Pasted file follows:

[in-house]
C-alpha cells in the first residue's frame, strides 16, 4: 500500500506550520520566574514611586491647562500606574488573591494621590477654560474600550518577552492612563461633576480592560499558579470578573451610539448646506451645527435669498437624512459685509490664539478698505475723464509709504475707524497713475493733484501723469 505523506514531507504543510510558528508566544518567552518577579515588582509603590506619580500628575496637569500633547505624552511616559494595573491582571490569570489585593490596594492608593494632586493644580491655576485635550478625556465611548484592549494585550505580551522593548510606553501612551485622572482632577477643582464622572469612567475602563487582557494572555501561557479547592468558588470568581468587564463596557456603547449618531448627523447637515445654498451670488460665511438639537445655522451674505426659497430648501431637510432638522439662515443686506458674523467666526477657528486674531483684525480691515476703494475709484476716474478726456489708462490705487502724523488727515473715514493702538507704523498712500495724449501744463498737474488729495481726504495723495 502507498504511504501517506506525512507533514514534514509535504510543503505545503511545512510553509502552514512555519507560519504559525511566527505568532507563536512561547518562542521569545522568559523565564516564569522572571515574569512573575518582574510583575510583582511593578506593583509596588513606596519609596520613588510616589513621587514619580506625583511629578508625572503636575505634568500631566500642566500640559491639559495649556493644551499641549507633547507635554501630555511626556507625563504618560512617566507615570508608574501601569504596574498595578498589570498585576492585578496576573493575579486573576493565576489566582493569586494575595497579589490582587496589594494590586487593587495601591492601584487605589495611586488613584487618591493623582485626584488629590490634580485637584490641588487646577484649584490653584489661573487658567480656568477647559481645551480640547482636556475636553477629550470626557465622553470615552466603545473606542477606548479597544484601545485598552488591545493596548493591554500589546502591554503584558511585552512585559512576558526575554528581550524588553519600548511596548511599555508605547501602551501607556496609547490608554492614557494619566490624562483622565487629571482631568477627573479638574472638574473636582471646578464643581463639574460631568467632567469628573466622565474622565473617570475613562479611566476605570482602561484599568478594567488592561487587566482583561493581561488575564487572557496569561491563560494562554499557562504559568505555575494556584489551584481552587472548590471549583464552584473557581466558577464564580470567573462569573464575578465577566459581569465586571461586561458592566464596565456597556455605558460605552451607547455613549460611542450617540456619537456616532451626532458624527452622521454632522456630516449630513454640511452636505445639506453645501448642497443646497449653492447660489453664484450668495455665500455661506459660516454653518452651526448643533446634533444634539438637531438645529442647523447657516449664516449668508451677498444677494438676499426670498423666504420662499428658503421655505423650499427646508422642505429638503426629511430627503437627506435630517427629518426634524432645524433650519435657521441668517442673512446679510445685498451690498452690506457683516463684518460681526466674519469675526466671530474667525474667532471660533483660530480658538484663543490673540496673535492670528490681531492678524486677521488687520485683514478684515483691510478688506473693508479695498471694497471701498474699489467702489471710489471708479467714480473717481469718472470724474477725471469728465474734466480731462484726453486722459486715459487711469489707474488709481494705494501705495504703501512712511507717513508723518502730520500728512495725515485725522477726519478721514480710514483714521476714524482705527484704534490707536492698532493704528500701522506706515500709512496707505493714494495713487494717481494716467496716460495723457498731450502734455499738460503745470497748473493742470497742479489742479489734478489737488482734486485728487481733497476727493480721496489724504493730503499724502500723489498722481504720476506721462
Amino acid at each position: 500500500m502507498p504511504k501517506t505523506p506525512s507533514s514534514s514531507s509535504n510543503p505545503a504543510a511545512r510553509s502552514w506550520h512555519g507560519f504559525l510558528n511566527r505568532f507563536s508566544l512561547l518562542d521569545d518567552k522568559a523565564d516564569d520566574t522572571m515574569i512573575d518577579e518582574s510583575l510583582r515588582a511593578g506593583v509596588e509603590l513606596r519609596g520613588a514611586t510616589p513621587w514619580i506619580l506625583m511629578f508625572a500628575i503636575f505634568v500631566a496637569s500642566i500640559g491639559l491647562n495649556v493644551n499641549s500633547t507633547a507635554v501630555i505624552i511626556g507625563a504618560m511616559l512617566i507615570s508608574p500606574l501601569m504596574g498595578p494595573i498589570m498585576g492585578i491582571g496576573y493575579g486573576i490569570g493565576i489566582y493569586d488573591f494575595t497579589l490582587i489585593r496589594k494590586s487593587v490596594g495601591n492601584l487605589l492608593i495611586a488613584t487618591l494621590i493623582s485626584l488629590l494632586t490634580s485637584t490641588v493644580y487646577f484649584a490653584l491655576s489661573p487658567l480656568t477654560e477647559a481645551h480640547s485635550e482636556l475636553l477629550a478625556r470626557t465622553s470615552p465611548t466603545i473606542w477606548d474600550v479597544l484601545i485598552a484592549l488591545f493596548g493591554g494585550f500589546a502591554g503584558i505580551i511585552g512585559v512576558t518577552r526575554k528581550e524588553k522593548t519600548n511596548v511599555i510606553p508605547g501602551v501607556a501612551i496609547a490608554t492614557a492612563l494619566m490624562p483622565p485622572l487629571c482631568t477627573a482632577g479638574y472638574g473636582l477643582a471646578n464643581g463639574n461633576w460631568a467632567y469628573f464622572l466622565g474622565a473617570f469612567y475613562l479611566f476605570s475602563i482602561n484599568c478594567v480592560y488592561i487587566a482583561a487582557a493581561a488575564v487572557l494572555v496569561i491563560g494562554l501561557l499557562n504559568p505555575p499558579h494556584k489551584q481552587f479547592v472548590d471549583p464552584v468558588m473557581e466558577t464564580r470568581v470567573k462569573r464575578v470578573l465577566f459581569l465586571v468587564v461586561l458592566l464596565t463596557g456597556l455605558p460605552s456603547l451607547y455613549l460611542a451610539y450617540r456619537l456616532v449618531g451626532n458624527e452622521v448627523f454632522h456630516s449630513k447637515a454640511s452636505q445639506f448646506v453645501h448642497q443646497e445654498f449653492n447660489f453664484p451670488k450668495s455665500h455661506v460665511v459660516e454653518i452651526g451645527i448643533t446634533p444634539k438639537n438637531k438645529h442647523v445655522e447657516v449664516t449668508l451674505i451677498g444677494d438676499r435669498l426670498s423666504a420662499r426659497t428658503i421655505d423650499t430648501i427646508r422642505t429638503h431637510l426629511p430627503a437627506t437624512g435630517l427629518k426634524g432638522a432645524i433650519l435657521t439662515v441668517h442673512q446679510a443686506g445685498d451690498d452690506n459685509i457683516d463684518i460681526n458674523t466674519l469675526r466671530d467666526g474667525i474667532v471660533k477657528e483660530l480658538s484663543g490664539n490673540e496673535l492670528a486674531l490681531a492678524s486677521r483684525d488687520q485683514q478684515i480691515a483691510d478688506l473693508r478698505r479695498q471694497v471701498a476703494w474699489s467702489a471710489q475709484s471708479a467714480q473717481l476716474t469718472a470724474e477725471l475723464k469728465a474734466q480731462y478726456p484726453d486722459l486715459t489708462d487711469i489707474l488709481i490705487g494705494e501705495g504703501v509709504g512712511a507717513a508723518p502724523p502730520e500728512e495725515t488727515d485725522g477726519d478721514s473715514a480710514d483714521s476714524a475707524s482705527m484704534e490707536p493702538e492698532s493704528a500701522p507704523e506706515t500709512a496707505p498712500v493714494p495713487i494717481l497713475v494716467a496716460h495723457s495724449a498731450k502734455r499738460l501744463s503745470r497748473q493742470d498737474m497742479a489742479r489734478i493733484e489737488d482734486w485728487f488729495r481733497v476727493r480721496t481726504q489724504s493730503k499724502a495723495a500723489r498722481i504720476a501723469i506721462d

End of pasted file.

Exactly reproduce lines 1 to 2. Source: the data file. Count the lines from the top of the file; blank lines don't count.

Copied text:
[in-house]
C-alpha cells in the first residue's frame, strides 16, 4: 500500500506550520520566574514611586491647562500606574488573591494621590477654560474600550518577552492612563461633576480592560499558579470578573451610539448646506451645527435669498437624512459685509490664539478698505475723464509709504475707524497713475493733484501723469 505523506514531507504543510510558528508566544518567552518577579515588582509603590506619580500628575496637569500633547505624552511616559494595573491582571490569570489585593490596594492608593494632586493644580491655576485635550478625556465611548484592549494585550505580551522593548510606553501612551485622572482632577477643582464622572469612567475602563487582557494572555501561557479547592468558588470568581468587564463596557456603547449618531448627523447637515445654498451670488460665511438639537445655522451674505426659497430648501431637510432638522439662515443686506458674523467666526477657528486674531483684525480691515476703494475709484476716474478726456489708462490705487502724523488727515473715514493702538507704523498712500495724449501744463498737474488729495481726504495723495 502507498504511504501517506506525512507533514514534514509535504510543503505545503511545512510553509502552514512555519507560519504559525511566527505568532507563536512561547518562542521569545522568559523565564516564569522572571515574569512573575518582574510583575510583582511593578506593583509596588513606596519609596520613588510616589513621587514619580506625583511629578508625572503636575505634568500631566500642566500640559491639559495649556493644551499641549507633547507635554501630555511626556507625563504618560512617566507615570508608574501601569504596574498595578498589570498585576492585578496576573493575579486573576493565576489566582493569586494575595497579589490582587496589594494590586487593587495601591492601584487605589495611586488613584487618591493623582485626584488629590490634580485637584490641588487646577484649584490653584489661573487658567480656568477647559481645551480640547482636556475636553477629550470626557465622553470615552466603545473606542477606548479597544484601545485598552488591545493596548493591554500589546502591554503584558511585552512585559512576558526575554528581550524588553519600548511596548511599555508605547501602551501607556496609547490608554492614557494619566490624562483622565487629571482631568477627573479638574472638574473636582471646578464643581463639574460631568467632567469628573466622565474622565473617570475613562479611566476605570482602561484599568478594567488592561487587566482583561493581561488575564487572557496569561491563560494562554499557562504559568505555575494556584489551584481552587472548590471549583464552584473557581466558577464564580470567573462569573464575578465577566459581569465586571461586561458592566464596565456597556455605558460605552451607547455613549460611542450617540456619537456616532451626532458624527452622521454632522456630516449630513454640511452636505445639506453645501448642497443646497449653492447660489453664484450668495455665500455661506459660516454653518452651526448643533446634533444634539438637531438645529442647523447657516449664516449668508451677498444677494438676499426670498423666504420662499428658503421655505423650499427646508422642505429638503426629511430627503437627506435630517427629518426634524432645524433650519435657521441668517442673512446679510445685498451690498452690506457683516463684518460681526466674519469675526466671530474667525474667532471660533483660530480658538484663543490673540496673535492670528490681531492678524486677521488687520485683514478684515483691510478688506473693508479695498471694497471701498474699489467702489471710489471708479467714480473717481469718472470724474477725471469728465474734466480731462484726453486722459486715459487711469489707474488709481494705494501705495504703501512712511507717513508723518502730520500728512495725515485725522477726519478721514480710514483714521476714524482705527484704534490707536492698532493704528500701522506706515500709512496707505493714494495713487494717481494716467496716460495723457498731450502734455499738460503745470497748473493742470497742479489742479489734478489737488482734486485728487481733497476727493480721496489724504493730503499724502500723489498722481504720476506721462